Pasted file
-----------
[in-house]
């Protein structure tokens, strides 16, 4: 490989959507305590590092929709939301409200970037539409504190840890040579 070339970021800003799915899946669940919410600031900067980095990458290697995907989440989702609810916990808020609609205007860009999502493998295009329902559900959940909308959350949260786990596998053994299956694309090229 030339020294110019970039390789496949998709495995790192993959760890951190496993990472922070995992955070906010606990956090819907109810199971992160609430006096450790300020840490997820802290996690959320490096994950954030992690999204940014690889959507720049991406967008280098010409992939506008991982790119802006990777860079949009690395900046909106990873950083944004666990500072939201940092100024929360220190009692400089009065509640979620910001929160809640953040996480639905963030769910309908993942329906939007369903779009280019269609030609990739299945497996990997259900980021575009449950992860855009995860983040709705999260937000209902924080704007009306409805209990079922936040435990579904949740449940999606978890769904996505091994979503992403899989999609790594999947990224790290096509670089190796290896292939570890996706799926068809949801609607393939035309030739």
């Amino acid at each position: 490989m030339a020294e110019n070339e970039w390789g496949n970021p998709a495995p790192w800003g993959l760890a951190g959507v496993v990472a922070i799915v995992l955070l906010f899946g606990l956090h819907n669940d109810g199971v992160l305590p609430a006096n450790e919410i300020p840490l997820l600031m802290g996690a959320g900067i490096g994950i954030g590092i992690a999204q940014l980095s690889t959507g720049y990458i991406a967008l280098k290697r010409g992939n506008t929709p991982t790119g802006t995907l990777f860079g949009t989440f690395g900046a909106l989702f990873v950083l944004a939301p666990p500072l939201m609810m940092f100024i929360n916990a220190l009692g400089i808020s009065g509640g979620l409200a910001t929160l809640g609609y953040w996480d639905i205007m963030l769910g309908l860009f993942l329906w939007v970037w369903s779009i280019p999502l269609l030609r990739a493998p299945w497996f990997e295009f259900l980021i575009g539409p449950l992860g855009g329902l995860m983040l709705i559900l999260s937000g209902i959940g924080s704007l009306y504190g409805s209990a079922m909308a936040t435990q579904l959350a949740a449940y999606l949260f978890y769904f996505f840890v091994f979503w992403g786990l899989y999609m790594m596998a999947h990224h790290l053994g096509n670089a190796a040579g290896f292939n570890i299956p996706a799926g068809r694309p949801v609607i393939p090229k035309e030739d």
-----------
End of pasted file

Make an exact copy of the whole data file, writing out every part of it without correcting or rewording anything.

[in-house]
């Protein structure tokens, strides 16, 4: 490989959507305590590092929709939301409200970037539409504190840890040579 070339970021800003799915899946669940919410600031900067980095990458290697995907989440989702609810916990808020609609205007860009999502493998295009329902559900959940909308959350949260786990596998053994299956694309090229 030339020294110019970039390789496949998709495995790192993959760890951190496993990472922070995992955070906010606990956090819907109810199971992160609430006096450790300020840490997820802290996690959320490096994950954030992690999204940014690889959507720049991406967008280098010409992939506008991982790119802006990777860079949009690395900046909106990873950083944004666990500072939201940092100024929360220190009692400089009065509640979620910001929160809640953040996480639905963030769910309908993942329906939007369903779009280019269609030609990739299945497996990997259900980021575009449950992860855009995860983040709705999260937000209902924080704007009306409805209990079922936040435990579904949740449940999606978890769904996505091994979503992403899989999609790594999947990224790290096509670089190796290896292939570890996706799926068809949801609607393939035309030739």
């Amino acid at each position: 490989m030339a020294e110019n070339e970039w390789g496949n970021p998709a495995p790192w800003g993959l760890a951190g959507v496993v990472a922070i799915v995992l955070l906010f899946g606990l956090h819907n669940d109810g199971v992160l305590p609430a006096n450790e919410i300020p840490l997820l600031m802290g996690a959320g900067i490096g994950i954030g590092i992690a999204q940014l980095s690889t959507g720049y990458i991406a967008l280098k290697r010409g992939n506008t929709p991982t790119g802006t995907l990777f860079g949009t989440f690395g900046a909106l989702f990873v950083l944004a939301p666990p500072l939201m609810m940092f100024i929360n916990a220190l009692g400089i808020s009065g509640g979620l409200a910001t929160l809640g609609y953040w996480d639905i205007m963030l769910g309908l860009f993942l329906w939007v970037w369903s779009i280019p999502l269609l030609r990739a493998p299945w497996f990997e295009f259900l980021i575009g539409p449950l992860g855009g329902l995860m983040l709705i559900l999260s937000g209902i959940g924080s704007l009306y504190g409805s209990a079922m909308a936040t435990q579904l959350a949740a449940y999606l949260f978890y769904f996505f840890v091994f979503w992403g786990l899989y999609m790594m596998a999947h990224h790290l053994g096509n670089a190796a040579g290896f292939n570890i299956p996706a799926g068809r694309p949801v609607i393939p090229k035309e030739d």